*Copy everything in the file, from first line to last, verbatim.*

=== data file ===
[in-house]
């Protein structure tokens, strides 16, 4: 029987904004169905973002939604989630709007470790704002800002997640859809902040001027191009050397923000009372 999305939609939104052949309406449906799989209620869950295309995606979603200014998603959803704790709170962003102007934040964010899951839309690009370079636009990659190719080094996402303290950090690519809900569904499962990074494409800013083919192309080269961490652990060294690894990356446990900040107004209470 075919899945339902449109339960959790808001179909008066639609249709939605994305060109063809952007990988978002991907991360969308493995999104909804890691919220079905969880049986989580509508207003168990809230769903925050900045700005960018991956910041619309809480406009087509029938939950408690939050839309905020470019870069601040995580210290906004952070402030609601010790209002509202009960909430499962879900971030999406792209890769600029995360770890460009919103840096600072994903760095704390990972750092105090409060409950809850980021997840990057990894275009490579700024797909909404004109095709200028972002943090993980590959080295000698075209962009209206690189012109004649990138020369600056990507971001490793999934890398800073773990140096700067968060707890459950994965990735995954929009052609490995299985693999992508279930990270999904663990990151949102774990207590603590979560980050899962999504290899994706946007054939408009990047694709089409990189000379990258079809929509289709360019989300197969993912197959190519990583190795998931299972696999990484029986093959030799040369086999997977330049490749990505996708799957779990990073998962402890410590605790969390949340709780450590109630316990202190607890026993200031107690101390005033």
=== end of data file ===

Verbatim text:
[in-house]
């Protein structure tokens, strides 16, 4: 029987904004169905973002939604989630709007470790704002800002997640859809902040001027191009050397923000009372 999305939609939104052949309406449906799989209620869950295309995606979603200014998603959803704790709170962003102007934040964010899951839309690009370079636009990659190719080094996402303290950090690519809900569904499962990074494409800013083919192309080269961490652990060294690894990356446990900040107004209470 075919899945339902449109339960959790808001179909008066639609249709939605994305060109063809952007990988978002991907991360969308493995999104909804890691919220079905969880049986989580509508207003168990809230769903925050900045700005960018991956910041619309809480406009087509029938939950408690939050839309905020470019870069601040995580210290906004952070402030609601010790209002509202009960909430499962879900971030999406792209890769600029995360770890460009919103840096600072994903760095704390990972750092105090409060409950809850980021997840990057990894275009490579700024797909909404004109095709200028972002943090993980590959080295000698075209962009209206690189012109004649990138020369600056990507971001490793999934890398800073773990140096700067968060707890459950994965990735995954929009052609490995299985693999992508279930990270999904663990990151949102774990207590603590979560980050899962999504290899994706946007054939408009990047694709089409990189000379990258079809929509289709360019989300197969993912197959190519990583190795998931299972696999990484029986093959030799040369086999997977330049490749990505996708799957779990990073998962402890410590605790969390949340709780450590109630316990202190607890026993200031107690101390005033």